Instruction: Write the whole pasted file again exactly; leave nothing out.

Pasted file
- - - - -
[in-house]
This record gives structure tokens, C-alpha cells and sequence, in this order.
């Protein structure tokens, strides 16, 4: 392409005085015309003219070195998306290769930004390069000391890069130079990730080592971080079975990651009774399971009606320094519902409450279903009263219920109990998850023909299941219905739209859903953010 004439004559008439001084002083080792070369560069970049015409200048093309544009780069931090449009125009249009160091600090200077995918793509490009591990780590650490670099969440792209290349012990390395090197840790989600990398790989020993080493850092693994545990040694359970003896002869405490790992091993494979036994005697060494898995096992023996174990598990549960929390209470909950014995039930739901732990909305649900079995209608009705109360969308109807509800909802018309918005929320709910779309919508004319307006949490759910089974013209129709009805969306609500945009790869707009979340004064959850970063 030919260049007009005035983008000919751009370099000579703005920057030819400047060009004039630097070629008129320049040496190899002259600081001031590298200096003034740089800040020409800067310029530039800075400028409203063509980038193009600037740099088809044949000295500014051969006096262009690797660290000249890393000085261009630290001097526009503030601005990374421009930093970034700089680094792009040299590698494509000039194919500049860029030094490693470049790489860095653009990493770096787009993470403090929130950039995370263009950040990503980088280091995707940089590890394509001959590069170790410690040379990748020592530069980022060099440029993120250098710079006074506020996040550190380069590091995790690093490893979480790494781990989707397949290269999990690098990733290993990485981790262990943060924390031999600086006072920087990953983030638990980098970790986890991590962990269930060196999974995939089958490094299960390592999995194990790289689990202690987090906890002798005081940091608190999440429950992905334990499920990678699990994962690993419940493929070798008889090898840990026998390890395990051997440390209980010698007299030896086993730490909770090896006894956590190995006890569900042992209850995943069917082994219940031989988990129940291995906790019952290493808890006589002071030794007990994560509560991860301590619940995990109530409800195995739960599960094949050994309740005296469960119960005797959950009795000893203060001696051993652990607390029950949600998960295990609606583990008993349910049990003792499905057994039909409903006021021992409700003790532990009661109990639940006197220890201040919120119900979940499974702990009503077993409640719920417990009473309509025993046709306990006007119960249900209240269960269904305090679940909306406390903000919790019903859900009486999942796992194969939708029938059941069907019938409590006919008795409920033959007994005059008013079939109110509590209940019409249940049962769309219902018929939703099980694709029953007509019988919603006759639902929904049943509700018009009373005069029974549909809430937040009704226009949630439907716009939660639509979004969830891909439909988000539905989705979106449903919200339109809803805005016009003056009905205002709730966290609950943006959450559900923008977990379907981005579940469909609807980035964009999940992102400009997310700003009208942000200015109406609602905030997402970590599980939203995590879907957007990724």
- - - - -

[in-house]
This record gives structure tokens, C-alpha cells and sequence, in this order.
């Protein structure tokens, strides 16, 4: 392409005085015309003219070195998306290769930004390069000391890069130079990730080592971080079975990651009774399971009606320094519902409450279903009263219920109990998850023909299941219905739209859903953010 004439004559008439001084002083080792070369560069970049015409200048093309544009780069931090449009125009249009160091600090200077995918793509490009591990780590650490670099969440792209290349012990390395090197840790989600990398790989020993080493850092693994545990040694359970003896002869405490790992091993494979036994005697060494898995096992023996174990598990549960929390209470909950014995039930739901732990909305649900079995209608009705109360969308109807509800909802018309918005929320709910779309919508004319307006949490759910089974013209129709009805969306609500945009790869707009979340004064959850970063 030919260049007009005035983008000919751009370099000579703005920057030819400047060009004039630097070629008129320049040496190899002259600081001031590298200096003034740089800040020409800067310029530039800075400028409203063509980038193009600037740099088809044949000295500014051969006096262009690797660290000249890393000085261009630290001097526009503030601005990374421009930093970034700089680094792009040299590698494509000039194919500049860029030094490693470049790489860095653009990493770096787009993470403090929130950039995370263009950040990503980088280091995707940089590890394509001959590069170790410690040379990748020592530069980022060099440029993120250098710079006074506020996040550190380069590091995790690093490893979480790494781990989707397949290269999990690098990733290993990485981790262990943060924390031999600086006072920087990953983030638990980098970790986890991590962990269930060196999974995939089958490094299960390592999995194990790289689990202690987090906890002798005081940091608190999440429950992905334990499920990678699990994962690993419940493929070798008889090898840990026998390890395990051997440390209980010698007299030896086993730490909770090896006894956590190995006890569900042992209850995943069917082994219940031989988990129940291995906790019952290493808890006589002071030794007990994560509560991860301590619940995990109530409800195995739960599960094949050994309740005296469960119960005797959950009795000893203060001696051993652990607390029950949600998960295990609606583990008993349910049990003792499905057994039909409903006021021992409700003790532990009661109990639940006197220890201040919120119900979940499974702990009503077993409640719920417990009473309509025993046709306990006007119960249900209240269960269904305090679940909306406390903000919790019903859900009486999942796992194969939708029938059941069907019938409590006919008795409920033959007994005059008013079939109110509590209940019409249940049962769309219902018929939703099980694709029953007509019988919603006759639902929904049943509700018009009373005069029974549909809430937040009704226009949630439907716009939660639509979004969830891909439909988000539905989705979106449903919200339109809803805005016009003056009905205002709730966290609950943006959450559900923008977990379907981005579940469909609807980035964009999940992102400009997310700003009208942000200015109406609602905030997402970590599980939203995590879907957007990724």